The Department of Commerce, said today that international trade in goods and services: total April exports of $155.5 billion and imports of $216.4 billion – resulted in a deficit of $60.9 billion or 7.8% up from the revised $56.5 billion March trade gap.
Exports of goods and services increased 19.2% y/y, up $4.9 billion in April to $109.6 billion and $0.4 billion to $46.0 billion, respectively. In April, the goods and services deficit increased $0.6 billion from April 2007.
Imports increased 4.5% from $207.1 bln to $216.4 bln, up $9.3 billion in April, recording this way a rebound from last month’s steep decline.
Imports are up $25.7 billion, or 13.4 percent y/y. The rise in imports of $3.4 bln, was led by crude. Oil and other petroleum products and natural gas added $5.3 bln to the US import bill for April, producing an almost $35 bln petroleum deficit, the second highest on record. The average price of an imported barrel of oil was up 7.7% or $6.96, to a record $96.81.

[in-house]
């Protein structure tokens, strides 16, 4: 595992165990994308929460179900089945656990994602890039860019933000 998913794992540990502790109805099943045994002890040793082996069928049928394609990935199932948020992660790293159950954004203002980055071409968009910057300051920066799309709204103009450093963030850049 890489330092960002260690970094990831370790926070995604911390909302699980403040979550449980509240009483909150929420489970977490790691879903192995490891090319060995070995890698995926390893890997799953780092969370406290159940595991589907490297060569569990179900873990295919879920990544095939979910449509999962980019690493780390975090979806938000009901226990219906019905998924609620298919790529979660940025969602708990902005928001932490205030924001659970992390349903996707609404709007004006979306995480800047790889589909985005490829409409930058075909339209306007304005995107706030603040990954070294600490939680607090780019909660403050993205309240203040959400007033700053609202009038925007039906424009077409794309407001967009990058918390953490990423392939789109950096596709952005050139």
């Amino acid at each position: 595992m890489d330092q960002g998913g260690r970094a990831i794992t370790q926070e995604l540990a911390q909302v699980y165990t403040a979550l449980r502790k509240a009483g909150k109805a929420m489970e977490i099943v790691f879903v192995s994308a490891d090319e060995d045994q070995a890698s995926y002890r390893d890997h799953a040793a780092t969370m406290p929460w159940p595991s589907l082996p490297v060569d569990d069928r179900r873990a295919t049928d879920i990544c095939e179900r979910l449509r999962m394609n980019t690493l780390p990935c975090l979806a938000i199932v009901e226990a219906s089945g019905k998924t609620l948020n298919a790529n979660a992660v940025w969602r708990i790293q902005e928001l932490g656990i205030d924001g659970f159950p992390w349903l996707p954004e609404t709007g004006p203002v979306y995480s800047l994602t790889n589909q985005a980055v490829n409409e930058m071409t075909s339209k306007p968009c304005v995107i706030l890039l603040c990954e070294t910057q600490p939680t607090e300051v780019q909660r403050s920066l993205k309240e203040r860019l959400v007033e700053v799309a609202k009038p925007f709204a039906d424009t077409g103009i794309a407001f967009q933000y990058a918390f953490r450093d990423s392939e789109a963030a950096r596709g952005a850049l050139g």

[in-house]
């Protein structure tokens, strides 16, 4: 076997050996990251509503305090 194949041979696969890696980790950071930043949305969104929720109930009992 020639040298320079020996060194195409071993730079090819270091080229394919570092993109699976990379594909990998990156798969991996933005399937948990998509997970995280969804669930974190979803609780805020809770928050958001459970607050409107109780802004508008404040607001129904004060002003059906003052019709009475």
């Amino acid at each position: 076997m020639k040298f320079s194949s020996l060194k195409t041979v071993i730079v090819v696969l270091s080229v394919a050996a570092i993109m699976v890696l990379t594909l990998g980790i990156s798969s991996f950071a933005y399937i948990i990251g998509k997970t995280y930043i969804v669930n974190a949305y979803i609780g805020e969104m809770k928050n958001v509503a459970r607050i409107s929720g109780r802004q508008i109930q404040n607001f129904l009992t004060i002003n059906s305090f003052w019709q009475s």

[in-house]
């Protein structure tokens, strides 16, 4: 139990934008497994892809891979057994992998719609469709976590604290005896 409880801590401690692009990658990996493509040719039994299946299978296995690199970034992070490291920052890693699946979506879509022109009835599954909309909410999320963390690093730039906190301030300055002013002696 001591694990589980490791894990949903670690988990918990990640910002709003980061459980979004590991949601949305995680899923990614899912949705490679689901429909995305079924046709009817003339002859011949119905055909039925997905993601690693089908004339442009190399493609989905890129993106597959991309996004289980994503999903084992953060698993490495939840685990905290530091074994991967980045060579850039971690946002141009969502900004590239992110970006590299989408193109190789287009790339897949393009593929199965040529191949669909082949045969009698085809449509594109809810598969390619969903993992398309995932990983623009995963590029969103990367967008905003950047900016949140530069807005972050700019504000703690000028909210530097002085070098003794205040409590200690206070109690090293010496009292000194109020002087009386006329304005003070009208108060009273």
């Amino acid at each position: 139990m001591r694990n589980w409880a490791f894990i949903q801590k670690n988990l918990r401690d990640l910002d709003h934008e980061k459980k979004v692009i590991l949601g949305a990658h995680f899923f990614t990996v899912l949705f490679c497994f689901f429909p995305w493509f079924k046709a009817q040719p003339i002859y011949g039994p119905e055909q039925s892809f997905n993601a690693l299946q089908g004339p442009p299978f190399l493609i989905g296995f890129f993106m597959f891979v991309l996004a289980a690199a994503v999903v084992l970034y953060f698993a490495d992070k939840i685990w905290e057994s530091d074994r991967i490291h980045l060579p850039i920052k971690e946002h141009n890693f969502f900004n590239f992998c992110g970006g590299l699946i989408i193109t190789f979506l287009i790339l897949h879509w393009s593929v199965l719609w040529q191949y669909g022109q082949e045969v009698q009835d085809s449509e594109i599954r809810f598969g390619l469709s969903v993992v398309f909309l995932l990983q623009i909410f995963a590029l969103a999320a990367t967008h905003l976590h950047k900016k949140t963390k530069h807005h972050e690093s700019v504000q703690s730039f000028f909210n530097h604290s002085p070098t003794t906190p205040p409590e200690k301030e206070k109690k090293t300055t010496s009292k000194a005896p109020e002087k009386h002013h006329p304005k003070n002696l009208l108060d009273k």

Adjusted for inflation, the trade deficit in goods is $9.8 billion smaller than last April, whereas non-inflation adjusted registered $0.6 bln higher than last year. Commerce Dept. also reported US trade gap with China was up almost 26% to $20.2 bln showing the lack of appreciation of the Chinese yuan against the dollar.
Greenback’s decline during the past year against not only the euro but also against most other currencies, including the renminbi ; needless to say it is already a well-known fact. However, while the declining dollar does reduce americans’ purchasing power, the magnitude of this effect is rather contained, since imports account for only about 14-15% of U.S. GDP.
Dollar depreciation certainly leads to a reduction of americans’ purchasing power but at the same time, a lower dollar makes American products more competitive in global markets, leading to increased exports and reduced imports. (the U.S. trade deficit, in the first Q of fiscal ’08, was running at an annualized pace of $717 billion, or 5.05% of GDP) But, without deviating too much off topic here and not trying to come across as a supporter of a weak dollar – because I am not – today’s report shows that despite a deficit increase in April, net exports will continue to make a large contribution to real GDP growth in the second quarter of fiscal ’08, helping the economy to avoid recessionary conditions.